By entering into relationships with men who make express or implied promises, many women forego other opportunities related to work, education, or perhaps marriage. If the relationship falls apart, and the promises disappear, where do these women turn for support? In the case of lower income women, the answer is that they will look to the state for financial support, hardly an outcome anyone welcomes.

Attempting to legislate the paths relationships take, and the equitable resolution of disputes once those relationships sour, will undoubtedly lead to bad results. Unless the Legislature can point to solid evidence that palimony cases are a significant social problem, or are burdening the courts, there is no reason to step into matters the courts have historically handled on a case-by-case basis.

We would urge the Legislature to take a more studied approach to the issue, and craft a comprehensive palimony statute that not only sets reasonable criteria for when palimony is available, but also ensures palimony recipients are not treated more favorably than alimony recipients.

Status: S-2091 passed in the Senate (21-14) on March 16, 2009. A-3833 was introduced and referred to the Assembly Judiciary Committee on March 9, 2009.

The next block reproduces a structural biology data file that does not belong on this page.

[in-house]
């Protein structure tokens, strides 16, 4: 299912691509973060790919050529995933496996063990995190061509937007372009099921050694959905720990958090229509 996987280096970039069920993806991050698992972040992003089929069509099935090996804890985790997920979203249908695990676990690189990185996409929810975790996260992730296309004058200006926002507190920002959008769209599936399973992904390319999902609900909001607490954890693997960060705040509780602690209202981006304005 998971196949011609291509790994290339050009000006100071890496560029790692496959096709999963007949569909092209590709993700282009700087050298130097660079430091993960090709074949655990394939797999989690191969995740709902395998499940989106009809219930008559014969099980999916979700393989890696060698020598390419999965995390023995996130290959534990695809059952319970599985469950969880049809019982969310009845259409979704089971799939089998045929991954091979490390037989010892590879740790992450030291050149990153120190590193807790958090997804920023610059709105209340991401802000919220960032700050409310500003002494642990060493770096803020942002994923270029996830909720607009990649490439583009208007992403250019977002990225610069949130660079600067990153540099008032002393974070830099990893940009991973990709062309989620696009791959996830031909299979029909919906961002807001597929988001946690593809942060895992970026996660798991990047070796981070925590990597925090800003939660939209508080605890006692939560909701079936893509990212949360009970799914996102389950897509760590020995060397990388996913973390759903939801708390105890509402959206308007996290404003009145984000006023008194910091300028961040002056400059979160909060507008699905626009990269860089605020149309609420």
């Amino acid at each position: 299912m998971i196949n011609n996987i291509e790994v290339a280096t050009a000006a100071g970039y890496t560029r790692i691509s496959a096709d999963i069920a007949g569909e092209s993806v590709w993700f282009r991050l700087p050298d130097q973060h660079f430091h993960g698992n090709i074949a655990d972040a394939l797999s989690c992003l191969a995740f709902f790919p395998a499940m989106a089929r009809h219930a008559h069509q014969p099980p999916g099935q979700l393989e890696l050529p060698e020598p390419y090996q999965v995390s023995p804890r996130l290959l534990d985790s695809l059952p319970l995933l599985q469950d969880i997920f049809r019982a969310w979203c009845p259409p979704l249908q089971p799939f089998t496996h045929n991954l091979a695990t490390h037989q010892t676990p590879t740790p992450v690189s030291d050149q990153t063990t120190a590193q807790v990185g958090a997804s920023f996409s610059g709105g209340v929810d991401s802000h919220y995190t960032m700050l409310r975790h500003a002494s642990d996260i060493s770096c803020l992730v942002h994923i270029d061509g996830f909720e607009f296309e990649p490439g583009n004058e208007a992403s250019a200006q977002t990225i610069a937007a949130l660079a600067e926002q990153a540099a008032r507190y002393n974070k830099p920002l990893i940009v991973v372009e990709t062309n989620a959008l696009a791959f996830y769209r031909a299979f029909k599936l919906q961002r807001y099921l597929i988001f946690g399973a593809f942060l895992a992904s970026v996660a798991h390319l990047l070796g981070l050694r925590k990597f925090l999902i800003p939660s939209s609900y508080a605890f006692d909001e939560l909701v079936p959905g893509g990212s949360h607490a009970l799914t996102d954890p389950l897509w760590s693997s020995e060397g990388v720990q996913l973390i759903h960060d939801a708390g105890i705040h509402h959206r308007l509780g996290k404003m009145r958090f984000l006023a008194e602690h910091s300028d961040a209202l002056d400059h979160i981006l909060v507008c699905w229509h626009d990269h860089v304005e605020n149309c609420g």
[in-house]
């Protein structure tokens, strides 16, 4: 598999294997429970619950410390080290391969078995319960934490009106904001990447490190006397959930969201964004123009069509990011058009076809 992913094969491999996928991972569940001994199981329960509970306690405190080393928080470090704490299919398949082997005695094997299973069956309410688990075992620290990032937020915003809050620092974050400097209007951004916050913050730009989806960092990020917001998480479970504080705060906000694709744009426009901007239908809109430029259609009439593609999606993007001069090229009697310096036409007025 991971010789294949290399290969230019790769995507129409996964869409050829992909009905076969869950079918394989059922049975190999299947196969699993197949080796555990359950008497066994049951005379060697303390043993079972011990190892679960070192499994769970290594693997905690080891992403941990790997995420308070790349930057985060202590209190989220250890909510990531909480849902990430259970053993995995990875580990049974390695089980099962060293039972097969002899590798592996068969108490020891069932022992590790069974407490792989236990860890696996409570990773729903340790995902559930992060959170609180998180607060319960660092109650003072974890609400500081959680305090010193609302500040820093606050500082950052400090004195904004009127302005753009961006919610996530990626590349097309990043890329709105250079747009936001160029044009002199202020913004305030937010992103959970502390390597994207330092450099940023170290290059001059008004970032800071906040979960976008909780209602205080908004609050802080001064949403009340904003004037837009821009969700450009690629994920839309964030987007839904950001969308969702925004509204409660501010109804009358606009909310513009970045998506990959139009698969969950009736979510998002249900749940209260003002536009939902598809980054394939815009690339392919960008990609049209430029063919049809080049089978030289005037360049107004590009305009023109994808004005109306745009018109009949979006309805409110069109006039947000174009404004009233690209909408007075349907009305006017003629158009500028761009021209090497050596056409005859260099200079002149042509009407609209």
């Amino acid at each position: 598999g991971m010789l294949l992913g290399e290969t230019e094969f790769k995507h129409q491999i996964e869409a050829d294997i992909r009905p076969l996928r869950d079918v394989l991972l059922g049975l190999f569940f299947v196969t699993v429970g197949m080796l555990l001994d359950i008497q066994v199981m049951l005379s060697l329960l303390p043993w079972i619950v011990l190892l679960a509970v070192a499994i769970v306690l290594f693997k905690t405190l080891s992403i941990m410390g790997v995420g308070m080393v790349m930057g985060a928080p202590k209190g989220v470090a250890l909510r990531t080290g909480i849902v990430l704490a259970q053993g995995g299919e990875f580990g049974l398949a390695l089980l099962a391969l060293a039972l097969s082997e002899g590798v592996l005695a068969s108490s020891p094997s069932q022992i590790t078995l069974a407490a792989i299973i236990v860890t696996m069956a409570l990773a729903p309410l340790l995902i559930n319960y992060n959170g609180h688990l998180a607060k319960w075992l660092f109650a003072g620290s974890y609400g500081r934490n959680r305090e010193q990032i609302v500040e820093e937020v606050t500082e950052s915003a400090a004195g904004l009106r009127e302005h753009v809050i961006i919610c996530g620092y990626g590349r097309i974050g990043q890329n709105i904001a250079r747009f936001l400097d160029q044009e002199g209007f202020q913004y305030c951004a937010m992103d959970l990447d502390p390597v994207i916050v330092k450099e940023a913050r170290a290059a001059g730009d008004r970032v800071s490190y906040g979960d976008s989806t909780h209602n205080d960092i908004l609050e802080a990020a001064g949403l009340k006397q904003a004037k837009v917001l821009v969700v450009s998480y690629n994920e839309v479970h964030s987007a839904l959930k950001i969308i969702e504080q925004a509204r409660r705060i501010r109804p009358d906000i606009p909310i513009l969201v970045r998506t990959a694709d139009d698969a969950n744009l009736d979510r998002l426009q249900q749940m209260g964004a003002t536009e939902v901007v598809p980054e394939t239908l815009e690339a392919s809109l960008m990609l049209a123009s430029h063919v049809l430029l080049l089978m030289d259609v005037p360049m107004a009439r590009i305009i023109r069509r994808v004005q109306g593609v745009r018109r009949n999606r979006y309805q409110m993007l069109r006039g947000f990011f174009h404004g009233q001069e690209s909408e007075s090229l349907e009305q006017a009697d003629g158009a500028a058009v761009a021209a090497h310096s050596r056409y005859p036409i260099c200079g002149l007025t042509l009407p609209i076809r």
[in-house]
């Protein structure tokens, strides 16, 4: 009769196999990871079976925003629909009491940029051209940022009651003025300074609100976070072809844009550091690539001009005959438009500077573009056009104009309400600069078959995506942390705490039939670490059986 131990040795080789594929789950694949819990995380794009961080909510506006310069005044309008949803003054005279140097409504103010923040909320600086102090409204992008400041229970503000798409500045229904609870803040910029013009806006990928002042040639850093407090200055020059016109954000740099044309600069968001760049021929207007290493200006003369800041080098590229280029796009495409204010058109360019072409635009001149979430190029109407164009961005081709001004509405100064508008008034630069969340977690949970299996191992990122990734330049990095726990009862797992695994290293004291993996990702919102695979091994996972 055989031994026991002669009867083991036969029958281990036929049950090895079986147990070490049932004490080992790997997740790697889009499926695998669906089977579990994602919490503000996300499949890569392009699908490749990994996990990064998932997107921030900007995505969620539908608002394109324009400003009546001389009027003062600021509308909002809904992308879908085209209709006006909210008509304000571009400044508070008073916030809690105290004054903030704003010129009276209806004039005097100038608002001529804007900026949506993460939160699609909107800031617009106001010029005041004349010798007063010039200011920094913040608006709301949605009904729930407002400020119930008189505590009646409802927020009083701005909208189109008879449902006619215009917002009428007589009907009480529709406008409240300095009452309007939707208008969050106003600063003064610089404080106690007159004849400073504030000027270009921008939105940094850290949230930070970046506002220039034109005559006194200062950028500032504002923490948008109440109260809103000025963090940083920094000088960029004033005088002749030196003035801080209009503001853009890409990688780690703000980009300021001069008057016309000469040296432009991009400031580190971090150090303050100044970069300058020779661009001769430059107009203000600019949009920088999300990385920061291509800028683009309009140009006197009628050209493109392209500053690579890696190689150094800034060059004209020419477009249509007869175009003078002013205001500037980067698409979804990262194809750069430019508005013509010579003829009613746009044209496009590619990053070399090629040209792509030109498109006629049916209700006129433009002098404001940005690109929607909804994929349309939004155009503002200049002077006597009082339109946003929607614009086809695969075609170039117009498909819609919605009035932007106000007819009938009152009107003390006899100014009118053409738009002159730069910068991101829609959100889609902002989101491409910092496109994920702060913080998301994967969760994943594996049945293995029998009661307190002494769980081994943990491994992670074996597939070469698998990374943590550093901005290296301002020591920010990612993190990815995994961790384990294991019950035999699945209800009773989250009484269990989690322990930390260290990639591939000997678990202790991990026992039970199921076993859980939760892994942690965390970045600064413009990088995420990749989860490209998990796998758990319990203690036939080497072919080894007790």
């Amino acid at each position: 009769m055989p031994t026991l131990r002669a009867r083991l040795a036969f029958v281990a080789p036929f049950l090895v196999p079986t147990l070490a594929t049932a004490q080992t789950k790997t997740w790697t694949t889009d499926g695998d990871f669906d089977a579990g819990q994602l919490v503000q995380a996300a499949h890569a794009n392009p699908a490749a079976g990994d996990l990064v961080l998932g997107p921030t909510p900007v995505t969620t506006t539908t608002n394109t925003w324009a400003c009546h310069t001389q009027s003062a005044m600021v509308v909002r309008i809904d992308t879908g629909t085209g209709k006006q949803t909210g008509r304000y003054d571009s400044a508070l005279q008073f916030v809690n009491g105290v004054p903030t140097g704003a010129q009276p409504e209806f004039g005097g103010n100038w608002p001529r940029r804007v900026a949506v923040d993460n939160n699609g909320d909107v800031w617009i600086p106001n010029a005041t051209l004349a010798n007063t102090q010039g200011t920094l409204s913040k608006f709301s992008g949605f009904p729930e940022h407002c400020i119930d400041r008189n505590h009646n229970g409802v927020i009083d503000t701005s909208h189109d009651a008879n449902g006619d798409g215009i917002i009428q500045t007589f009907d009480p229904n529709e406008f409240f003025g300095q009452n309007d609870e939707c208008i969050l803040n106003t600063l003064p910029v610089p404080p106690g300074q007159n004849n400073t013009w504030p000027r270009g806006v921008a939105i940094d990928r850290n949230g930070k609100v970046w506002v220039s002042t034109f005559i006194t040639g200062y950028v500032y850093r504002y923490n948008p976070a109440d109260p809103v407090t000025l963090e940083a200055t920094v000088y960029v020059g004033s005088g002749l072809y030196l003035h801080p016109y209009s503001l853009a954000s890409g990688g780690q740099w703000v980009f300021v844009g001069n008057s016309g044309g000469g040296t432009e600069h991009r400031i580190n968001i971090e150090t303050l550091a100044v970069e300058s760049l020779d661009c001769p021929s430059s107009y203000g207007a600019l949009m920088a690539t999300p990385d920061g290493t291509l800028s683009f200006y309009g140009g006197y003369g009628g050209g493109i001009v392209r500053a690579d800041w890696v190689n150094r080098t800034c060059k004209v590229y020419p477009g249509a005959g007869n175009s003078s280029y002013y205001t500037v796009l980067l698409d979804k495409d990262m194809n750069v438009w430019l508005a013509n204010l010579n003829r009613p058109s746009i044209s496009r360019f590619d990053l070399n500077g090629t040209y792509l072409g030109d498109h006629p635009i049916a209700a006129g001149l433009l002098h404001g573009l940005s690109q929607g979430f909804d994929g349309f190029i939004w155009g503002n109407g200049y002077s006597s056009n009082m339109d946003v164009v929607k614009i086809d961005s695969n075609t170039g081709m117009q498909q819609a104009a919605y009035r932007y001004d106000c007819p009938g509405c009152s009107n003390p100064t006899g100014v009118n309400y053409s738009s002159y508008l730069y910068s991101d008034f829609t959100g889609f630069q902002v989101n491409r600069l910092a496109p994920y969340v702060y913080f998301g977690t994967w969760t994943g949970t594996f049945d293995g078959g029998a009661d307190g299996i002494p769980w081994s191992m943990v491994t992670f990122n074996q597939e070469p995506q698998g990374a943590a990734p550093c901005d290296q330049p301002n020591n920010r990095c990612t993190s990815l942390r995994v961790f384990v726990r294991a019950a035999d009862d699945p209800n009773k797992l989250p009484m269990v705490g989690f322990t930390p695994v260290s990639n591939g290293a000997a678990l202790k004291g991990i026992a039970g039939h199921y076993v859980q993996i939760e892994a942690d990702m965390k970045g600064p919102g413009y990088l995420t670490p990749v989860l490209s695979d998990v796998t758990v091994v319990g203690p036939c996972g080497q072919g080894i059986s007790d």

A-1158 (Oliver) (NJSBA supports) Expands the Wrongful Death Act to allow recovery for mental anguish, emotional pain and suffering, loss of society and loss of companionship.

Background: Under current law, litigants in wrongful death actions may recover for pecuniary loss only, not for emotional pain and suffering caused by the decedent's wrongful death. Accordingly, children and the elderly who may be without incomes, in effect, have no pecuniary value. The measure of a just society should recognize the full extent of loss in cases of wrongful death, and therefore allow remedy for loss of emotional pain and suffering. New Jersey remains in the minority of states to limit recovery in this way.

This legislation seeks to rectify this problem, and move New Jersey toward the majority of jurisdictions in the United States that more equitably compensate victims of wrongful death victims by statute or case law.

Status: A-1158 was introduced and referred to the Assembly Judiciary Committee on Jan. 8, 2008.